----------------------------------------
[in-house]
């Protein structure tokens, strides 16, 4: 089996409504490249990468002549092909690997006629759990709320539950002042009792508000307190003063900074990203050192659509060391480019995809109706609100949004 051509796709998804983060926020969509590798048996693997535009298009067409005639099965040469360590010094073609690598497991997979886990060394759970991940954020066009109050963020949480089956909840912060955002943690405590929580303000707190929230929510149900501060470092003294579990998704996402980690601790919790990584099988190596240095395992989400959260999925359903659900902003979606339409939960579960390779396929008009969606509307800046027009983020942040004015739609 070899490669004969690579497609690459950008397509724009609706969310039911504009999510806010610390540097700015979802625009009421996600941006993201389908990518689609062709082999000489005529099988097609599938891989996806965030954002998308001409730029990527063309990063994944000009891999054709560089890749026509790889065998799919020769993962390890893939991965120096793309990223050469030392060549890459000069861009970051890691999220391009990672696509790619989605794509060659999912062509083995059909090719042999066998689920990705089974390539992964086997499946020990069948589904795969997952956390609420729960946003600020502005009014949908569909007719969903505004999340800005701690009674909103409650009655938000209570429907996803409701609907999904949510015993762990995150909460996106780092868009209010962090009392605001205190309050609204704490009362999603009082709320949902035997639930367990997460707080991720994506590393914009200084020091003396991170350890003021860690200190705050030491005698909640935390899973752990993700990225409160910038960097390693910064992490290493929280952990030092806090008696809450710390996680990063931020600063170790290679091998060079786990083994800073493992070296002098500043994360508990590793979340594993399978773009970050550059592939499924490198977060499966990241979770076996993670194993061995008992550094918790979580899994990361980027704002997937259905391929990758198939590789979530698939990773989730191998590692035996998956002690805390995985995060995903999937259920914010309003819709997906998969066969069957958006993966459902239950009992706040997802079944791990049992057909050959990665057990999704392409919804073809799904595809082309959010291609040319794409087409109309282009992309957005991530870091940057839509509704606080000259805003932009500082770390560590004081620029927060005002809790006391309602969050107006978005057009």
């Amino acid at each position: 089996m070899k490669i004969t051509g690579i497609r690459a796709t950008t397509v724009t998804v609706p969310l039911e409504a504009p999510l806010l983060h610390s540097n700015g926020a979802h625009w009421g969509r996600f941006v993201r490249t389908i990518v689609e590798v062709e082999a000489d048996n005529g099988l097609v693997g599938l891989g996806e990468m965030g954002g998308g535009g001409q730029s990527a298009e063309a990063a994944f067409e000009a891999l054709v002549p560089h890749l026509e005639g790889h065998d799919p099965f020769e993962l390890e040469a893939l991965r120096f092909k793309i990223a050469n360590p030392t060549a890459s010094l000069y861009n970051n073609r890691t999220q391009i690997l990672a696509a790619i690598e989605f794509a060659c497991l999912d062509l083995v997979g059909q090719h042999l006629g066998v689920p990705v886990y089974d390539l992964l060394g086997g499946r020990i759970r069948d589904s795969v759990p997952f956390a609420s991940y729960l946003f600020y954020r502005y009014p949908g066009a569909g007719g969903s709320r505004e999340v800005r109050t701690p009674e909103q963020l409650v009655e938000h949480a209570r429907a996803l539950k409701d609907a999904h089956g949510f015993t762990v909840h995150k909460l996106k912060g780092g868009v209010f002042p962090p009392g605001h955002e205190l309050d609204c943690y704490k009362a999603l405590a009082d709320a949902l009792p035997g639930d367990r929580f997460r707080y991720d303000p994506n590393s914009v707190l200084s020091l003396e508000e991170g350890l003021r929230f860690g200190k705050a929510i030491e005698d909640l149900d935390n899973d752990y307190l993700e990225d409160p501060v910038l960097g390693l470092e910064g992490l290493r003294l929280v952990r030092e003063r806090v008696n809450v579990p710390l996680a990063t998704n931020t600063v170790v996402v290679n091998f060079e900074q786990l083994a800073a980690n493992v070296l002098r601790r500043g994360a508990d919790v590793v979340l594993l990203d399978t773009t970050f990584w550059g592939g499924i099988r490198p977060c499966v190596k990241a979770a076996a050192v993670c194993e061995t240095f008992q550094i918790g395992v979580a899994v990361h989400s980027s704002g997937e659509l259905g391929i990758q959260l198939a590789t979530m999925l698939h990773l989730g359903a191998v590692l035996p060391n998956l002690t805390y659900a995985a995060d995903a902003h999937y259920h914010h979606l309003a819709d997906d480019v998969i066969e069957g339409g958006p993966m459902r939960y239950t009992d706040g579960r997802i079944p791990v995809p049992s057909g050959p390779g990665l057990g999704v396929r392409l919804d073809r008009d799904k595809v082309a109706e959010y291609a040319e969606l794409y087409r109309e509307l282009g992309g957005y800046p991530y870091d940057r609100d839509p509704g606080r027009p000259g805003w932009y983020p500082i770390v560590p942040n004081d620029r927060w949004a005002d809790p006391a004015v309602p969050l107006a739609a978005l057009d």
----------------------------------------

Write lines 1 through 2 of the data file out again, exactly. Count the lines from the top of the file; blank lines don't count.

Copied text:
[in-house]
């Protein structure tokens, strides 16, 4: 089996409504490249990468002549092909690997006629759990709320539950002042009792508000307190003063900074990203050192659509060391480019995809109706609100949004 051509796709998804983060926020969509590798048996693997535009298009067409005639099965040469360590010094073609690598497991997979886990060394759970991940954020066009109050963020949480089956909840912060955002943690405590929580303000707190929230929510149900501060470092003294579990998704996402980690601790919790990584099988190596240095395992989400959260999925359903659900902003979606339409939960579960390779396929008009969606509307800046027009983020942040004015739609 070899490669004969690579497609690459950008397509724009609706969310039911504009999510806010610390540097700015979802625009009421996600941006993201389908990518689609062709082999000489005529099988097609599938891989996806965030954002998308001409730029990527063309990063994944000009891999054709560089890749026509790889065998799919020769993962390890893939991965120096793309990223050469030392060549890459000069861009970051890691999220391009990672696509790619989605794509060659999912062509083995059909090719042999066998689920990705089974390539992964086997499946020990069948589904795969997952956390609420729960946003600020502005009014949908569909007719969903505004999340800005701690009674909103409650009655938000209570429907996803409701609907999904949510015993762990995150909460996106780092868009209010962090009392605001205190309050609204704490009362999603009082709320949902035997639930367990997460707080991720994506590393914009200084020091003396991170350890003021860690200190705050030491005698909640935390899973752990993700990225409160910038960097390693910064992490290493929280952990030092806090008696809450710390996680990063931020600063170790290679091998060079786990083994800073493992070296002098500043994360508990590793979340594993399978773009970050550059592939499924490198977060499966990241979770076996993670194993061995008992550094918790979580899994990361980027704002997937259905391929990758198939590789979530698939990773989730191998590692035996998956002690805390995985995060995903999937259920914010309003819709997906998969066969069957958006993966459902239950009992706040997802079944791990049992057909050959990665057990999704392409919804073809799904595809082309959010291609040319794409087409109309282009992309957005991530870091940057839509509704606080000259805003932009500082770390560590004081620029927060005002809790006391309602969050107006978005057009």